Proctored final examination- The final exam will be on the topics discussed weekly. For the final, there will be a combination of multiple-choice and fill-in-the-blank responses.

A final proctored examination will be taken in a proctored testing environment during the 8th week at one of the Park University sites around the country or at an alternative location.  For proctored examinations, photo identification is required at the time of the test.  Guidelines for selecting an acceptable proctor can be found on the Park University Website.  

Other Information on proctored exams:

 
It will be the responsibility of the student to arrange for a proctor, by the 6th week of the term, who is accepted and approved by the Park University Distance Learning Department.

  
Approval of proctors is the discretion of the Online instructor.

  
A proctor request form will be made available to you during the first week of class so that you can send your requested proctor to your instructor for approval.

  
Failure to take a final proctored exam (or submit your final project for some online graduate courses) will result in an automatic "F" grade.

 

Grading:

 
This subsection should list the grading scale and weighting for all of the graded work during a course. The grading scale must use the following scale below, and point totals for each letter grade must be included.

A = 90- 100% (or 900 points or higher)
B = 80-89%   (or 800 to 899 points)
C = 70-79%   (or 700 to 799 points)
D = 60-69%   (or 600 to 699 points)
F = < 60%    (599 or fewer points)

GRADES:
Proctored Final Exam               10%
Discussion Topics                     24%
Paper Assignments                  32%
Term Paper                              20%
Quizzes (7)                              14%

Late Submission of Course Materials:

 
 

Submission of Late Work:  Each week runs from Monday morning through Sunday night, 11:59 pm. I enter grades for the previous week on Monday morning and these grades are not changed.

Classroom Rules of Conduct:

Course-Specific Policies:

This course is offered online, over the Internet, using the eCollege platform. This course is different than many Online classes because it involves writing an extensive paper. You will be doing reading and writing primarily by yourself, but with close contact and guidance by your instructor.

You have some work with your classmates in the discussion area. 1) In one portion of the discussion area, you should respond specifically to the question, based on the text and outside readings. 2) In the second area, you should be responding to the responses of your classmates.

In order to satisfactorily complete this online class, you should plan to spend twelve hours a week. I would suggest three hours be spent on the specific readings, two hours on the discussion board responses, three hours on the drop-box assignments, and four hours working on the research proposal. This is a three-semester upper-division-level college course. Please spend the needed time on the course.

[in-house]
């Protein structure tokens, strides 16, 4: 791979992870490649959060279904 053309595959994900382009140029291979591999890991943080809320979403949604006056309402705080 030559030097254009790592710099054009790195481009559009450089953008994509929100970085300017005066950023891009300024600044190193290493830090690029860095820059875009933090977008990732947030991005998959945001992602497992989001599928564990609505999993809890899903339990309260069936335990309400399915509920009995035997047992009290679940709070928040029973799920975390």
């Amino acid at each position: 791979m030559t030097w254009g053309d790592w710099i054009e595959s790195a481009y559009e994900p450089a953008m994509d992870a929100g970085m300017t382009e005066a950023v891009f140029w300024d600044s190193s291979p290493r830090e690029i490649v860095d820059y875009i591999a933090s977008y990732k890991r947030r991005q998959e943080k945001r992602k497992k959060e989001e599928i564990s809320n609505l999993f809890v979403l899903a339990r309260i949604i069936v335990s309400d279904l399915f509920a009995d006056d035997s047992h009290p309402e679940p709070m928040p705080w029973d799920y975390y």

Class weeks begin on Monday and end on Sunday. You will be graded on the work you completed by the end of Sunday; that is, if you have an e-mail assignment, it is due before Sunday late and if submitted later, it will be counted late. You will be graded on your participation in the two discussion areas on Sunday. Because of the difficulty of the task required in this course, you must stay current; otherwise, you will never finish.

The instructor expects you to send research proposal assignments and drafts via the Internet in MS Word, not Word Perfect and not Works (that comes standard with many computers). If you plan to send by FAX or postal service, you must inform the instructor well in advance of due dates.

You should use e-mail for private messages to your professor and other students and for submission of research proposal drafts. The class discussion is for public messages. The discussion area is similar to a tradition classroom where anything you say may be heard/ seen by everyone in the class.

Students should review the applicable online policies noted below. If you have questions about any of these policies, please contact your instructor for clarification.
 
 

Online Course Policies:

Policy #1:  Submission of Work:

A class week is defined as the period of time between Monday 12:01 am EST and Sunday at 11:59 PM EST. The first week begins the first day of the term/semester. Assignments scheduled for completion during a class week should be completed and successfully submitted by the posted due date.
Create a back up file of every piece of work you submit for grading. This will ensure that a computer glitch or a glitch in cyberspace won't erase your efforts.
When files are sent attached to an email, the files should be in either Microsoft Word, RTF, ASCII, txt, or PDF file formats.

Policy #2: Ground Rules for Online Communication & Participation

General email: Students should use email for private messages to the instructor and other students. When sending email other than assignments, you must identify yourself fully by name and class in all email sent to your instructor and/or other members of our class.

Online threaded discussions: are public messages and all writings in this area will be viewable by the entire class or assigned group members.

Online Instructor Response Policy:  Online Instructors will check email frequently and will respond to course-related questions within 24-48 hours.